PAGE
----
"There is insufficient evidence to support the efficacy of any intervention to prevent or treat cancer … "
This is likely the message we would be hearing from a panel of experts if the resources invested in the study of cancer were on par with those invested to date in the prevention of Alzheimer's disease.
The pessimistic findings announced last week by the National Institutes of Health, State-of-the-Science Conference: Preventing Alzheimer's Disease and Cognitive Decline, speak more to an ongoing lack of focus on Alzheimer's prevention than to an actual dearth of promising preventive strategies.
The panel was convened for the right reasons. We know that Alzheimer's disease presents a looming health crisis.
More than 5 million people in the U.S. alone suffer from this devastating disease and that number is expected to skyrocket as baby boomers rapidly join the ranks of the over 65.
We also know that Alzheimer's disease is preventable. The brain is flesh and blood just like the rest of the body. It is an organ just like the heart, and as an organ, it needs adequate blood flow, oxygen, nutrition, energy, and exercise to remain healthy and strong.
For many years it has been known that the amounts of fat, and certain vitamins such as vitamin C and vitamin E, were important for optimal brain function. Moreover, research has revealed that people who exercise on a regular basis have less memory loss, and that chronic stress leads to cognitive decline. Recent research also tells us our cholesterol level is important for our brain just as it is for our heart.
The tragedy has been the lack of focus on, and research dollars directed to, effectively evaluating interventions to prevent this horrific disease.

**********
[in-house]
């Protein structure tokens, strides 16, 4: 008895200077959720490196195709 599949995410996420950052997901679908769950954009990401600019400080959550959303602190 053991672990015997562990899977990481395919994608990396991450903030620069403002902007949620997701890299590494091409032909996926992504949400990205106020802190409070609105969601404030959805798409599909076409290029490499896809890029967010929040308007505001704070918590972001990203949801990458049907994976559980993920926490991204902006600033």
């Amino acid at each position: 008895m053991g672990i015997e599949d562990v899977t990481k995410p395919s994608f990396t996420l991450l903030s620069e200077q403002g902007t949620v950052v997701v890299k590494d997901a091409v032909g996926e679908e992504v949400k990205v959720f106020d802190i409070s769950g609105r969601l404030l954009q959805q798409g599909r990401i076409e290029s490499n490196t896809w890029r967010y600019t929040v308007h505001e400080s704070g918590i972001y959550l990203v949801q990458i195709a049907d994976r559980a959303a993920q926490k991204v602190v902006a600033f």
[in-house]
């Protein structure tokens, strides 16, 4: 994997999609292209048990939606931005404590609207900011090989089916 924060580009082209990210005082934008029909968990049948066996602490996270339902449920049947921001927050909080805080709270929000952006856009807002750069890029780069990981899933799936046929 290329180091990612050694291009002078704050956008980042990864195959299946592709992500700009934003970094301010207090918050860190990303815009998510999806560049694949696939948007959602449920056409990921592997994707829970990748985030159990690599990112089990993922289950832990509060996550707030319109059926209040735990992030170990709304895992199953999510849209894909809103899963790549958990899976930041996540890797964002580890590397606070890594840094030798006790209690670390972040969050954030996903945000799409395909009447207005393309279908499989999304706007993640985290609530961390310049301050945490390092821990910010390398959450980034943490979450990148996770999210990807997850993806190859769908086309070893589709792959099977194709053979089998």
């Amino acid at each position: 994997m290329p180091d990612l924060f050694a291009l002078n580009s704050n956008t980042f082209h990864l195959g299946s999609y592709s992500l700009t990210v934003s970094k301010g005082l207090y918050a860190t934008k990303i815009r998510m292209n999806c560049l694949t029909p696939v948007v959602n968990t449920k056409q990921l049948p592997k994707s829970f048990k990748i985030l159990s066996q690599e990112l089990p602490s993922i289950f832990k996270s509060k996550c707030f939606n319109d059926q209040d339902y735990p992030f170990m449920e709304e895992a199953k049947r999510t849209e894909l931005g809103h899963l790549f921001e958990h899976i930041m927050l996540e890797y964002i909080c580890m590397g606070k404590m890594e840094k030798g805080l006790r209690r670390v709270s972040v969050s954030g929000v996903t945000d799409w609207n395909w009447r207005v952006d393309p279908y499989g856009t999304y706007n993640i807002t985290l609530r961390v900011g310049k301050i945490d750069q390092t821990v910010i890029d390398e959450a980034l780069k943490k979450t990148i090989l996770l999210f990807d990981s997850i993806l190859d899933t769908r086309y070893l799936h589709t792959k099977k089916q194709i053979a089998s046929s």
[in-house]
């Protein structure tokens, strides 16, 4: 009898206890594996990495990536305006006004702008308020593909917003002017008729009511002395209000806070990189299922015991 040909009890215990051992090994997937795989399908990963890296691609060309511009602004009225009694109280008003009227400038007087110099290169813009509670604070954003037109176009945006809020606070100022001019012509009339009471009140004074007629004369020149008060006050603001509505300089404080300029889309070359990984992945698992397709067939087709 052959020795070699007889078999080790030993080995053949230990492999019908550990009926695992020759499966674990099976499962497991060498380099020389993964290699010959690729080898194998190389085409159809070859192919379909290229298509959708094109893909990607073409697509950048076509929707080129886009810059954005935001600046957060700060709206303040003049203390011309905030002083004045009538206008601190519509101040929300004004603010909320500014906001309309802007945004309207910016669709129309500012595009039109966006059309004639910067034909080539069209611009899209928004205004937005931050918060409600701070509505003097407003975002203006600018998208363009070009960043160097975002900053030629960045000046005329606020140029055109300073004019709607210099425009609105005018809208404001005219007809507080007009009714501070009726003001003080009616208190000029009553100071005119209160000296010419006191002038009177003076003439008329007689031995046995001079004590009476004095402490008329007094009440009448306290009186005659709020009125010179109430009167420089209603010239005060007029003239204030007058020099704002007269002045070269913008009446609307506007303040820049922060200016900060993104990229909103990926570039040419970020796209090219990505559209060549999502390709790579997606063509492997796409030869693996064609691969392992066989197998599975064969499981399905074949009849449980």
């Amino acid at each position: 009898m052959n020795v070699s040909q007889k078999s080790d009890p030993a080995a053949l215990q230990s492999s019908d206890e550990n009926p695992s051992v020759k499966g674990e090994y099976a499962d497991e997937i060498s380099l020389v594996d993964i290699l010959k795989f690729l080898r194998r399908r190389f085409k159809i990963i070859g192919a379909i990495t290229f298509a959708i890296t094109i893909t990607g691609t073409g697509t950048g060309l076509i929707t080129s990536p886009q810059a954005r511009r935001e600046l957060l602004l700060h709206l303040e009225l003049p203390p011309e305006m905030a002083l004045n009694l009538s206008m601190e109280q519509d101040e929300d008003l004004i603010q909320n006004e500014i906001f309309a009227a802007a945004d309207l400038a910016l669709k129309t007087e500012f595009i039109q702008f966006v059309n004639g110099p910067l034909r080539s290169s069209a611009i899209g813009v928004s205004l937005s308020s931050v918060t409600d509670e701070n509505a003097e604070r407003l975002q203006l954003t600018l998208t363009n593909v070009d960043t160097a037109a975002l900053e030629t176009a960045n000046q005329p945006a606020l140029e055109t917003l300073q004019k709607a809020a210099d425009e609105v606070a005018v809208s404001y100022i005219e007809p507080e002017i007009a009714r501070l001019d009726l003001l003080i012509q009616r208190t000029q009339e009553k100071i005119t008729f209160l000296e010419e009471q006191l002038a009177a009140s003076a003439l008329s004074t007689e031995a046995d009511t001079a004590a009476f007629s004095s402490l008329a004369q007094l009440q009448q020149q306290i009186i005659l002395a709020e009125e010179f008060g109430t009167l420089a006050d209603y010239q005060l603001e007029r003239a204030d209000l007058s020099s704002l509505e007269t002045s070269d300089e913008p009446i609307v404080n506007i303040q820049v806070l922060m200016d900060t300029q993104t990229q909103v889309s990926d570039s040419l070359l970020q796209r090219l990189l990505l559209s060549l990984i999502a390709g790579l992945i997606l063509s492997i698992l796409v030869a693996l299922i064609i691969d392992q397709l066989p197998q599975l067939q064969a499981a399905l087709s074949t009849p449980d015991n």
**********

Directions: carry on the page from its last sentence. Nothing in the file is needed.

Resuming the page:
When I began working toward preventing Alzheimer's disease in 1993, my ideas were ridiculed and met with hostility by many of my medical colleagues.
As one of the first voices to speak about the notion of preventing Alzheimer's disease, I consider it a personal victory that this NIH panel was even convened. It is proof that modern medical thought is finally catching up.
Now, we must heed the grave warning implicit in the panel's findings. If we do not invest significantly in designing a research program to prevent Alzheimer's disease, millions upon millions of people will slowly be lost and ultimately die because we did not do enough.
I am convinced that no single drug or intervention will ever prevent or cure Alzheimer's disease.
The only effective way that I have found to combat this disease is to apply an integrative prevention and treatment program. An integrative program is one that combines certain pharmaceutical medications with dietary supplementation, nutritional therapy, physical and cognitive exercise, stress management and mind-body therapy.
Despite the dismal prognosis from these government scientists, promising evidence of preventive strategies abound.
For instance, the Alzheimer's Research and Prevention Foundation recently announced the results of a pilot study that are published in the Journal of Alzheimer's Disease.
The study shows that a simple 12-minute daily meditation improved cognition and increased blood flow in the brains of people with memory loss.
We must stop focusing exclusively on finding a single magic bullet for Alzheimer's prevention, and instead commit significant resources to designing large-scale trials to identify the constellation of interventions that will effectively prevent Alzheimer's disease.
E-Mail Dharma Singh Khalsa at Drdharma@alzheimersprevention.org